Lady Pastor: Lessons learned from monkeying around
Summertime is Vacation Bible School time in many congregations. We held ours last week. It was an incredibly fun, energizing time filled with amazing kids and fantastic volunteers.
This year during VBS week, I accidentally frightened some of the children during the opening skit. Oops! Let me tell you a tale about a lesson learned in appreciating all perspectives.
Each day during the opening time of Vacation Bible School, there is a skit. Our youth director, Anna, did a terrific job writing this year's dramas. My role was simple. Act like a different animal every day. Each day featured a different country. Our overall VBS theme was about showing kindness, love and forgiveness to all our neighbors of the world. During the skits, the daily animal would share the theme of the day with the kids. The first day we explored Japan. My part: Mayako the Monkey.
A bit of background: Most years, my VBS performances have been fairly lackluster. As one who still secretly dreams of becoming an actress, you wouldn't know it from my part in the skits. This year, I was determined to take it up a notch and really embody the different animals to which I was assigned. I imagined myself being funny, friendly and entertaining throughout the week as a monkey, swan and kangaroo.
But when the time came, all did not go as planned. I put on my monkey mask, stepped out onto the drama area, and started acting like a monkey. Jumping. Making monkey-like sounds. There were giggles and smiles (from what I could tell through the eye-holes of my mask). Then I was supposed to go out into the crowd and announce, "Neighbors are friendly." So I did. But the microphone volume was extra loud and the monkey mask muffled my voice so I sounded like one part robot and two parts escaped zoo animal.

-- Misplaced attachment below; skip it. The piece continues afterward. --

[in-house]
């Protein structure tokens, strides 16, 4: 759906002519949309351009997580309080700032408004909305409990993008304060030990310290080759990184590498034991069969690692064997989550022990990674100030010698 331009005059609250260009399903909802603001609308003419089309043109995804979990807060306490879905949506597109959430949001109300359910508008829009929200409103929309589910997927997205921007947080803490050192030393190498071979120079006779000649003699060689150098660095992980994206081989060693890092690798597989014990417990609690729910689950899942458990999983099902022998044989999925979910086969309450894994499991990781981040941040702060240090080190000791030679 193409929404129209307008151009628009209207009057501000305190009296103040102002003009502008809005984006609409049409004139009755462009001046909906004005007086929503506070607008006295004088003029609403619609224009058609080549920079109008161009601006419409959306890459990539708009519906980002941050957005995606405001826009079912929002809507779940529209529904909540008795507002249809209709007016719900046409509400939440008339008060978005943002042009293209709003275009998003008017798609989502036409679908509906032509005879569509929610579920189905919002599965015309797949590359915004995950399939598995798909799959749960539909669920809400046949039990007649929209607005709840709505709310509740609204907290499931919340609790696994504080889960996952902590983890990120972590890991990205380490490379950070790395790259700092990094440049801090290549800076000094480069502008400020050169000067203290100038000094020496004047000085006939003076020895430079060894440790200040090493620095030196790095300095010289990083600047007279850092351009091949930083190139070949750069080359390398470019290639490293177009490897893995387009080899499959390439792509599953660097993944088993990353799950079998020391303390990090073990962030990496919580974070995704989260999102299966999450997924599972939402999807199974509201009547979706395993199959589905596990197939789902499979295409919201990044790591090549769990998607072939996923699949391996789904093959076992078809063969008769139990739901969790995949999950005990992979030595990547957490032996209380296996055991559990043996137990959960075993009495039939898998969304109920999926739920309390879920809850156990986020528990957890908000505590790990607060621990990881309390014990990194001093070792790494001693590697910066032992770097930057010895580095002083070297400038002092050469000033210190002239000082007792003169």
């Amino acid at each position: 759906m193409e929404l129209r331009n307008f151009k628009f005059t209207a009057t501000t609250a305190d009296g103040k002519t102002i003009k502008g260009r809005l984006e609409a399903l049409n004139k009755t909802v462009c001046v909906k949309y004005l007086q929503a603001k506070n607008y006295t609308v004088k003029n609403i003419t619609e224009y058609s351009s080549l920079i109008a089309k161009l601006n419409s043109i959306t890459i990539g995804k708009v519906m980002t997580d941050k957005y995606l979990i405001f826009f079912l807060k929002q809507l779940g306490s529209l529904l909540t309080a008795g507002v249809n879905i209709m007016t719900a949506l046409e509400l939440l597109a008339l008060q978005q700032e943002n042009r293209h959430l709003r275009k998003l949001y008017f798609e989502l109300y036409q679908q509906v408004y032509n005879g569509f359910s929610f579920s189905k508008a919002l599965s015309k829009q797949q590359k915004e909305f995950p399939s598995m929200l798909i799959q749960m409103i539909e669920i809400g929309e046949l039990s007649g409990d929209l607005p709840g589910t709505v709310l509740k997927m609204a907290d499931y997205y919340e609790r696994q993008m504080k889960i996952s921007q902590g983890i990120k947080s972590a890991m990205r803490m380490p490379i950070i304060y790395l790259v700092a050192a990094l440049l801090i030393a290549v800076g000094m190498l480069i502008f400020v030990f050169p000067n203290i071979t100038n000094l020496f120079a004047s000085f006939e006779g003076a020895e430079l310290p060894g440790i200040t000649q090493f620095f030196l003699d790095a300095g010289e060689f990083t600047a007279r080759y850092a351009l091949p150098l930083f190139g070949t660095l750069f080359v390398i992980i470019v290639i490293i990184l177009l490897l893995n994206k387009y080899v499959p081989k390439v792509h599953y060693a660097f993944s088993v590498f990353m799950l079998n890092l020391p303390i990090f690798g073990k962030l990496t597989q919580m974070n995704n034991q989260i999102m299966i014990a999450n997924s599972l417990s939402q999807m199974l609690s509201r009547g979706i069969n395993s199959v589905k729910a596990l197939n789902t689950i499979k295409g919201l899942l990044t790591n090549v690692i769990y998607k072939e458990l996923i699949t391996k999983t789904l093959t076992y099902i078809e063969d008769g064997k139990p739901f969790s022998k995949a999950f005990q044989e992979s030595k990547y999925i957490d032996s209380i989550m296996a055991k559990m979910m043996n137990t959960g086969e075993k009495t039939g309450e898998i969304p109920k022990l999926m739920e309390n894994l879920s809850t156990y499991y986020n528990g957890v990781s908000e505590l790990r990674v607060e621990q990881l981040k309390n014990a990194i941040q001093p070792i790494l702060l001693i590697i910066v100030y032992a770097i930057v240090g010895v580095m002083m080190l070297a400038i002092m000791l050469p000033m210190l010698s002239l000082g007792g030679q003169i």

And that's when I heard it. A few crying children!
"Scary monkey!" one yelled.
"Oh no! Oh dear!" I thought. I quickly removed my mask to show that I was not a scary or mean monkey. Instead, I was just friendly Pastor Emily. The crying stopped, but I was mortified. What had gone wrong?
Well — a little something called perception! The big kids loved Mayako and thought the whole situation as hilarious, but that's because they knew it was just me behind a monkey mask. The littlest people in the group didn't know it was me. They perceived something different.
I should have taken the time to imagine the skit from all viewpoints. What a good reminder that we all experience the world a little differently! Whether it's a work meeting, the health of a relationship, or an event from the past, we all perceive these parts of life differently. No two people are exactly alike. It's always good to try and imagine situations from the viewpoints of other people.
As you can imagine, I will probably never hear the end of this. I've deservedly been getting teased all week about my stint as Mayako the Mistakenly Mean Monkey. At the grocery store, several parents said with a smile, "So, I heard you scared the kids today." And right before the second day's skit, one of the older kids said, "Remember when you made those kids cry?" "Yes, I remember," I said. "And I still feel awful!"
The good news: My remaining animal performances were not nearly as fear-inducing as the first. The kids mostly ate it up. And hopefully the skits were a fun way to introduce our daily themes.
I learned a few valuable lessons from the monkey-performance fiasco. No. 1: Always take time to imagine the VBS skits (and the rest of life) from other people's perspectives. No. 2: It might be time to let the acting dream go. And No. 3: Vacation Bible School is one of my very favorite weeks of the year.